Entertainment27 April 2022
Fantastical creatures and magical landscapes are coming to you in a big way via a collaboration between Netflix and Studio Colorido, famed in Japan for its feature-length anime storytelling.
This is the first time Netflix is inking a studio deal with a Japanese feature animation studio. After having success with A Whisker Away, we’re teaming up to produce three feature films, starting with Drifting Home premiering on September 16. One of the other two Studio Colorido films will be directed by Tomotaka Shibayama, launching on Netflix in 2024.
We spoke with Netflix’s Director of Japan Content, Yuji Yamano, and Studio Colorido’s President, Koji Yamamoto, about the significance of the partnership, and their early memories of animation.
Netflix and Studio Colorido first started working together in 2020. How did that come about?
Koji Yamamoto: It was a combination of coincidence and opportunity. The theatrical release of A Whisker Away in 2020 had to be postponed repeatedly because of Covid-19. But we also knew, given our experience with Penguin Highway, that it may have been challenging for an original film like A Whisker Away to become an immediate box office hit. So we decided to pivot to premiere the film worldwide on Netflix.
Yuji Yamano: Audiences around the world loved the charming, whimsical romance told in A Whisker Away. It became one of the Top 10 most watched films in over 30 countries. To us, Studio Colorido’s ability to bring to life entirely original stories in high-quality 2D animation was magical.
What excites you most about this new partnership to co-produce new films?
Yamano: Studio Colorido has some of Japan’s finest animation creators who have been producing best-in-class original animated features over the last 10 years.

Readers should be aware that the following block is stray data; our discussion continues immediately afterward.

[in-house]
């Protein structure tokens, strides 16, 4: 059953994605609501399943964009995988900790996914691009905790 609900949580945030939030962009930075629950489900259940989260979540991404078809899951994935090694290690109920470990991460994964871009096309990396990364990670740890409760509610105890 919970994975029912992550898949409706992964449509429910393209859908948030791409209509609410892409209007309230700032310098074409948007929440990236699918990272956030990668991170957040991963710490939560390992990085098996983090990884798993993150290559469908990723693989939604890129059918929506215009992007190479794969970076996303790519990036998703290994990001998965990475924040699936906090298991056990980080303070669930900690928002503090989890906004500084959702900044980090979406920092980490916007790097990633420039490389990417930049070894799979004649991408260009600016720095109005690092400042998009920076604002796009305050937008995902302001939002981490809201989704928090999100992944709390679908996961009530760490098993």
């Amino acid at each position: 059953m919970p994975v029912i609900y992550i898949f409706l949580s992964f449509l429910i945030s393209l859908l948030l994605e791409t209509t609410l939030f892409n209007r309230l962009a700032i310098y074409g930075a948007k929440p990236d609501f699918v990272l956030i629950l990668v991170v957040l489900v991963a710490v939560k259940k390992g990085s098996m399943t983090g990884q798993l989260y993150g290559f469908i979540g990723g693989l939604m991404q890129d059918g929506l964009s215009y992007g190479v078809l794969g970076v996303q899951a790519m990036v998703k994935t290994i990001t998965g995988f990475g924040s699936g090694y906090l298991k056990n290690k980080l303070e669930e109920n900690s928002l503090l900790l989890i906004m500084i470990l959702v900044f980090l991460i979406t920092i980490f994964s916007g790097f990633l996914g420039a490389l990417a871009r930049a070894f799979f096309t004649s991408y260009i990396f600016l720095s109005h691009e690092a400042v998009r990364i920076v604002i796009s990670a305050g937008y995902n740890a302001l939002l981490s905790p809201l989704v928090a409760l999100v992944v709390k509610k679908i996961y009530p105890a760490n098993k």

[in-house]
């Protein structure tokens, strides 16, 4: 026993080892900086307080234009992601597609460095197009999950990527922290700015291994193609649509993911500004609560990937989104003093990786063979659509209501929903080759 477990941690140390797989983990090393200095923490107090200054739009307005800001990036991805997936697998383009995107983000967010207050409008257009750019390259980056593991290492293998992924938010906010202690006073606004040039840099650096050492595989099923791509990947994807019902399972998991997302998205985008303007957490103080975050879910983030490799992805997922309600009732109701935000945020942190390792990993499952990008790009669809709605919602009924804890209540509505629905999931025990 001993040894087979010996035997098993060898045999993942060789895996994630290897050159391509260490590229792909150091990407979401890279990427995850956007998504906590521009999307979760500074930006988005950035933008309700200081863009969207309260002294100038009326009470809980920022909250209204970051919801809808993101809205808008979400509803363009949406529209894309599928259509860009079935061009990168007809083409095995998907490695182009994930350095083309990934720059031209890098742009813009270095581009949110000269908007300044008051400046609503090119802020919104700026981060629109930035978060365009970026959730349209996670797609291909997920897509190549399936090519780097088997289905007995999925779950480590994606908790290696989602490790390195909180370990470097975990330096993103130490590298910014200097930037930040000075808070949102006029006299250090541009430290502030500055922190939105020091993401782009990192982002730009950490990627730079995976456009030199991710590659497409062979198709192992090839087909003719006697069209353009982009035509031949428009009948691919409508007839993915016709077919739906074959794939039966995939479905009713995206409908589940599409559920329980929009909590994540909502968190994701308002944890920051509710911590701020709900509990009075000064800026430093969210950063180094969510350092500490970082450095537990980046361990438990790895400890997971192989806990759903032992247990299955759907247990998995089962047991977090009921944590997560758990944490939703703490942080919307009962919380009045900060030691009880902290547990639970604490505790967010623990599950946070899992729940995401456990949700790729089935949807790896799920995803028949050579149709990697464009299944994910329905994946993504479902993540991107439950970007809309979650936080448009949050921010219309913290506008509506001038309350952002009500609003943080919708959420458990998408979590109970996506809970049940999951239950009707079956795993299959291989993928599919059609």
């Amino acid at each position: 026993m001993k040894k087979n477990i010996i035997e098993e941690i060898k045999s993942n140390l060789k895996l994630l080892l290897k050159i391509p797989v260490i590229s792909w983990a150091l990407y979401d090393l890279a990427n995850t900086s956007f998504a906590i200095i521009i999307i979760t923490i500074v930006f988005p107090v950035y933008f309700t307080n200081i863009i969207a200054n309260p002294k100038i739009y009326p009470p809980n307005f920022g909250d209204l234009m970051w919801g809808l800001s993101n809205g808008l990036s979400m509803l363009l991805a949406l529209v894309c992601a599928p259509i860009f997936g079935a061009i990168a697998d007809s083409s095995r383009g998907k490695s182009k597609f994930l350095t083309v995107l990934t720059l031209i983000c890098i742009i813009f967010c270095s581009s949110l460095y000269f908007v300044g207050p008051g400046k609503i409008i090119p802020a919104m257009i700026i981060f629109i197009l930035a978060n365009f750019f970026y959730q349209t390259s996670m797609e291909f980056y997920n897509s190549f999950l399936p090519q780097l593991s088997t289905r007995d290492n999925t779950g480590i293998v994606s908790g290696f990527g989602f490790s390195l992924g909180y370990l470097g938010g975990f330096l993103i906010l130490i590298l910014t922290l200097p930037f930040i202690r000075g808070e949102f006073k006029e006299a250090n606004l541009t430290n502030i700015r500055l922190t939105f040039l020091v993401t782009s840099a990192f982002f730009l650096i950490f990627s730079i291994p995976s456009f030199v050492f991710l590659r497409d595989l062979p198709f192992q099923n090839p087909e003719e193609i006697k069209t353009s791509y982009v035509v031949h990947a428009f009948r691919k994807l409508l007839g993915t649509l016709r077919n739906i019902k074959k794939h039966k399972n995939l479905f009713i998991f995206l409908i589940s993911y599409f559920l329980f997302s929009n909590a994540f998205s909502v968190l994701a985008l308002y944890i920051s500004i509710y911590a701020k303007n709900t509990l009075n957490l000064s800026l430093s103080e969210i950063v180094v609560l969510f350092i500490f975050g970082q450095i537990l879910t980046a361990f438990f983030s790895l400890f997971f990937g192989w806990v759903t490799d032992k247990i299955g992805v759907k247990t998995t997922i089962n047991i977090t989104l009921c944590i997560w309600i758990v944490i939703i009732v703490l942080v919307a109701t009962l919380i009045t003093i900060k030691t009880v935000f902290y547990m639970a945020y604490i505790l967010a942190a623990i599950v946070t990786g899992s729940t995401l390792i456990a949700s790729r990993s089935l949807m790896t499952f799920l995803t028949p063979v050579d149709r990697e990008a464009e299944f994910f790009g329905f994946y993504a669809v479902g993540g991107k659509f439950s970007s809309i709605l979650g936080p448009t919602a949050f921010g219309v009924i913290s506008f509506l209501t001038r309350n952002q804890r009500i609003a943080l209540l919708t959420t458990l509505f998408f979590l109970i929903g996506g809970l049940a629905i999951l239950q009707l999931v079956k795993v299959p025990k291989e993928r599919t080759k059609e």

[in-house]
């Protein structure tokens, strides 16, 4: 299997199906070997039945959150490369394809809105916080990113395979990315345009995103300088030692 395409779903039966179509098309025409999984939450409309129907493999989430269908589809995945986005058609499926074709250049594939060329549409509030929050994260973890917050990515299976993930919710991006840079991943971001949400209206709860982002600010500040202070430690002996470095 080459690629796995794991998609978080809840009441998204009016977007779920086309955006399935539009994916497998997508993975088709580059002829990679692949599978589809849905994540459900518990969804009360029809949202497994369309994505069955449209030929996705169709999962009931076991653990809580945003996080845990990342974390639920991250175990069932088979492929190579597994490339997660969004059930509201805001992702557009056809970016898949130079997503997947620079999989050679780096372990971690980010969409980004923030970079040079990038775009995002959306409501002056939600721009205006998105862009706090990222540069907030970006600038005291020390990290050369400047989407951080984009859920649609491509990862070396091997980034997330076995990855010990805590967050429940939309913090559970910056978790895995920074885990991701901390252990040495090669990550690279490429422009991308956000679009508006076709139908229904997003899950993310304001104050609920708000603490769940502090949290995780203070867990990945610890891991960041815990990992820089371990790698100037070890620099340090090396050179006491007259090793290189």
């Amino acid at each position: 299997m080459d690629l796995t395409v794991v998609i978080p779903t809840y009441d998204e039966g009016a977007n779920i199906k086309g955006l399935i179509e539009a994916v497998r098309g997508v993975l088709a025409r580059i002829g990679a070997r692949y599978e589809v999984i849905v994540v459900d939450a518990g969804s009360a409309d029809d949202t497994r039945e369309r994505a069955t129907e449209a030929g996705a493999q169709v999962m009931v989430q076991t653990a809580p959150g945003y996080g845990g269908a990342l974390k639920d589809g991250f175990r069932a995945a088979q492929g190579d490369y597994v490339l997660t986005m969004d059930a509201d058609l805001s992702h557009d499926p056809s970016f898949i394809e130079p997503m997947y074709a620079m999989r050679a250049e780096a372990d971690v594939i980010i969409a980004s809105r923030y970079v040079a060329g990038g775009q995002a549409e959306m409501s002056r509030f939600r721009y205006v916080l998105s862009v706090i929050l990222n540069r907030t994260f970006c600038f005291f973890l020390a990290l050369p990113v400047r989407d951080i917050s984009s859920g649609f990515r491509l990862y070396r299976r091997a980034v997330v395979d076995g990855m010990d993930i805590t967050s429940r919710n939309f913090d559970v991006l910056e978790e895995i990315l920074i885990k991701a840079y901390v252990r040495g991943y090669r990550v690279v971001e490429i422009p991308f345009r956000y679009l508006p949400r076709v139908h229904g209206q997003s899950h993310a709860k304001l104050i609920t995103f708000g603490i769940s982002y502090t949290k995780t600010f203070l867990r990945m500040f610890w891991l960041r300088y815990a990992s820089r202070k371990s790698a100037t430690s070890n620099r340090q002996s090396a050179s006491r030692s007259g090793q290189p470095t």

At Netflix, we place a premium on authentic material for our core fans as well as to draw in new viewers. This partnership extends our growing film slate in Japan, and also adds to our collection of more “lean-back” and family-friendly stories. We will also explore theatrical releases for upcoming films we co-produce, in addition to their Netflix premieres. The first example of that will be Drifting Home, which will premiere on Netflix and in theaters on the same day.
Yamamoto: A Whisker Away gave us the opportunity to see a business model where streaming and theater release could co-exist. Our first premiere on Netflix also broke the mindset that a Japanese film would be well-received only in certain countries. For us, it was exciting to discover a new segment of viewers, beyond core anime fans.
What does this deal signify for animated films in Japan and overseas?
Yamano: We’re sharing Japanese stories and talent globally, establishing anime as an artform with universal appeal. Hopefully, more people will realize that Japanese animation is no longer a business limited to Japanese consumers, but a global business with fans around the world.
Yamamoto: I hope this deal will signal to consumers, and to the industry, that theaters and streaming are complementary. We hope the partnership will be a successful example of giving consumers choice.
Is there anything you can tell us about the upcoming films?
Yamamoto: In Studio Colorido, we have this term “magic-realism.” In our films, the goal has always been to transport viewers to a fantasy world from a setting close to their everyday lives. We typically target older teenage audiences and young adults. Those will be throughlines to our upcoming films, including the next film we’re currently developing, directed by Tomotaka Shibayama (A Whisker Away) planned to be released in 2024.
What’s your first or favorite memory with animation?
Yamamoto:Castle in the Sky and Mobile Suit Z Gundam. I dreamt of joining Studio Ghibli as a young man. When I was about 20, I applied to be trained as a director under Studio Ghibli co-founders Isao Takahata and Hayao Miyazaki. I wasn’t accepted. But Castle in the Sky continues to inspire our studio's works.
Yamano: I was about five years old when I first saw Castle in the Sky from Studio Ghibli. I watched it over and over again. Now, I have a four-year-old daughter who loves Studio Ghibli films too. I think we’ve watched My Neighbor Totoro over 50 times! I’m lucky to have a job where I get to continue celebrating the art of filmmaking and pass along stories to my own family.